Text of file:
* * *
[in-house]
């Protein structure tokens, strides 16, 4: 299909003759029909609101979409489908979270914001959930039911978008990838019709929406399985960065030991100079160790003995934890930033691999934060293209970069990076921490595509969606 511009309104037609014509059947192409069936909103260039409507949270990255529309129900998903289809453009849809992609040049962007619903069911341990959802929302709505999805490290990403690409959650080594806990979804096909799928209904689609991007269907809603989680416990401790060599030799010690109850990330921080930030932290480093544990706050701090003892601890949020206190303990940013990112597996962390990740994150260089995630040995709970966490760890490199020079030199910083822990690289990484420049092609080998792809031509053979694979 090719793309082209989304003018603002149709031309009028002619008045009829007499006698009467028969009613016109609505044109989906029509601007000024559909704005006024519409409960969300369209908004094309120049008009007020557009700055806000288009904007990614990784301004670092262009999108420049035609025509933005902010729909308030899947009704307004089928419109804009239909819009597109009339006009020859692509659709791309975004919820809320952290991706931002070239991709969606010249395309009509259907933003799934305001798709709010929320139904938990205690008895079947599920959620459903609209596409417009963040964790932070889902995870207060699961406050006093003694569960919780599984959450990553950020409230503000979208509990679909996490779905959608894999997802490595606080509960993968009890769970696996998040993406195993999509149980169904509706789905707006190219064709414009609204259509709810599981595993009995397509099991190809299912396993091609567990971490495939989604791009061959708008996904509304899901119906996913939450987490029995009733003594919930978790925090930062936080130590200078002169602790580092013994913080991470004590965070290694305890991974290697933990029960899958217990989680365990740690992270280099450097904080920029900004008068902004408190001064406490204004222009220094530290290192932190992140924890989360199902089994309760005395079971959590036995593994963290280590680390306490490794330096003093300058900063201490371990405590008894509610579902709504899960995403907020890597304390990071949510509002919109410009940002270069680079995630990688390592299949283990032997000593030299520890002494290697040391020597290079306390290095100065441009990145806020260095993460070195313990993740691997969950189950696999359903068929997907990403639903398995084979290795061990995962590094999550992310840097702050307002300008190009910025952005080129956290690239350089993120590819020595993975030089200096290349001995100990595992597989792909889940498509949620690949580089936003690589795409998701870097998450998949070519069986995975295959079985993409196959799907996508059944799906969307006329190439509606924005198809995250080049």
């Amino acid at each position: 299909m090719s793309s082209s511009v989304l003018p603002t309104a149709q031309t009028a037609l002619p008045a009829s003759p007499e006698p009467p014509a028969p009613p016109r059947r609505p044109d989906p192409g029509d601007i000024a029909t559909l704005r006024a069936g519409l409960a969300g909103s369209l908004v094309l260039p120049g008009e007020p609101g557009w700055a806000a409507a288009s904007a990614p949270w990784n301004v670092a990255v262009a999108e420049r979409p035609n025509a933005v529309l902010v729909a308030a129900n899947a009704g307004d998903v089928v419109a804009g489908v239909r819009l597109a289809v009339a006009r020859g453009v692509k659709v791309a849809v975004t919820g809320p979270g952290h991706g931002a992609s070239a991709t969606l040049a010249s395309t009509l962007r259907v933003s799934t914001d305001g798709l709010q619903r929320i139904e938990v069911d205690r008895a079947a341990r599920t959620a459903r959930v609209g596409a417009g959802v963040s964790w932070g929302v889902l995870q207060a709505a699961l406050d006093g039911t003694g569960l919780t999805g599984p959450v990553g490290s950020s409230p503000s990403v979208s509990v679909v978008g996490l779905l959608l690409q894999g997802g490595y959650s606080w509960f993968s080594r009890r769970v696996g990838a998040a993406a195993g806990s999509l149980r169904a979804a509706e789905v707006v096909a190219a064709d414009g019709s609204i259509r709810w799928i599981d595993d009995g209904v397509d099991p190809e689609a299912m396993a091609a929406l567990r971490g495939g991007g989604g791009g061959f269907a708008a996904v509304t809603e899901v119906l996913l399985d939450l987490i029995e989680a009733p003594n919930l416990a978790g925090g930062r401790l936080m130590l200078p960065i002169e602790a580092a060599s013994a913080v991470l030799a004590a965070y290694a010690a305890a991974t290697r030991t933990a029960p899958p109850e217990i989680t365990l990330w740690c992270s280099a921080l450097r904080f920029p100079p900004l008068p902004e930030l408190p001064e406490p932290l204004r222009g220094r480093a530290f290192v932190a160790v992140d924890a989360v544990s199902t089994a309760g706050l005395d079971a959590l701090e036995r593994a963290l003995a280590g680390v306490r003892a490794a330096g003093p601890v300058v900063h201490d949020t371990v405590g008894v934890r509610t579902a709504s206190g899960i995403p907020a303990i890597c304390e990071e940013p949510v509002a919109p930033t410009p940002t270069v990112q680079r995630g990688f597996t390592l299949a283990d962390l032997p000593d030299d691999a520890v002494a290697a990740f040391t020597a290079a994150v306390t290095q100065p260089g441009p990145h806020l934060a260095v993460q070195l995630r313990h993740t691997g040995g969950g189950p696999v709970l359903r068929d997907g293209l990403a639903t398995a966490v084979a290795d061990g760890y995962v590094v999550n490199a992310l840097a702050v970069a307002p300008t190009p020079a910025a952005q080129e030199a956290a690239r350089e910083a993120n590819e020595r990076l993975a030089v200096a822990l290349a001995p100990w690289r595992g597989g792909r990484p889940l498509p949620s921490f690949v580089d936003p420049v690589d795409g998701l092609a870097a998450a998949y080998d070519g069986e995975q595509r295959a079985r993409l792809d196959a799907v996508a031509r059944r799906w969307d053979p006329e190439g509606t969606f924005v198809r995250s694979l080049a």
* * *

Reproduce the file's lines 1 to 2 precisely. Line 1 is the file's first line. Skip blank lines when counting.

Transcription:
[in-house]
């Protein structure tokens, strides 16, 4: 299909003759029909609101979409489908979270914001959930039911978008990838019709929406399985960065030991100079160790003995934890930033691999934060293209970069990076921490595509969606 511009309104037609014509059947192409069936909103260039409507949270990255529309129900998903289809453009849809992609040049962007619903069911341990959802929302709505999805490290990403690409959650080594806990979804096909799928209904689609991007269907809603989680416990401790060599030799010690109850990330921080930030932290480093544990706050701090003892601890949020206190303990940013990112597996962390990740994150260089995630040995709970966490760890490199020079030199910083822990690289990484420049092609080998792809031509053979694979 090719793309082209989304003018603002149709031309009028002619008045009829007499006698009467028969009613016109609505044109989906029509601007000024559909704005006024519409409960969300369209908004094309120049008009007020557009700055806000288009904007990614990784301004670092262009999108420049035609025509933005902010729909308030899947009704307004089928419109804009239909819009597109009339006009020859692509659709791309975004919820809320952290991706931002070239991709969606010249395309009509259907933003799934305001798709709010929320139904938990205690008895079947599920959620459903609209596409417009963040964790932070889902995870207060699961406050006093003694569960919780599984959450990553950020409230503000979208509990679909996490779905959608894999997802490595606080509960993968009890769970696996998040993406195993999509149980169904509706789905707006190219064709414009609204259509709810599981595993009995397509099991190809299912396993091609567990971490495939989604791009061959708008996904509304899901119906996913939450987490029995009733003594919930978790925090930062936080130590200078002169602790580092013994913080991470004590965070290694305890991974290697933990029960899958217990989680365990740690992270280099450097904080920029900004008068902004408190001064406490204004222009220094530290290192932190992140924890989360199902089994309760005395079971959590036995593994963290280590680390306490490794330096003093300058900063201490371990405590008894509610579902709504899960995403907020890597304390990071949510509002919109410009940002270069680079995630990688390592299949283990032997000593030299520890002494290697040391020597290079306390290095100065441009990145806020260095993460070195313990993740691997969950189950696999359903068929997907990403639903398995084979290795061990995962590094999550992310840097702050307002300008190009910025952005080129956290690239350089993120590819020595993975030089200096290349001995100990595992597989792909889940498509949620690949580089936003690589795409998701870097998450998949070519069986995975295959079985993409196959799907996508059944799906969307006329190439509606924005198809995250080049």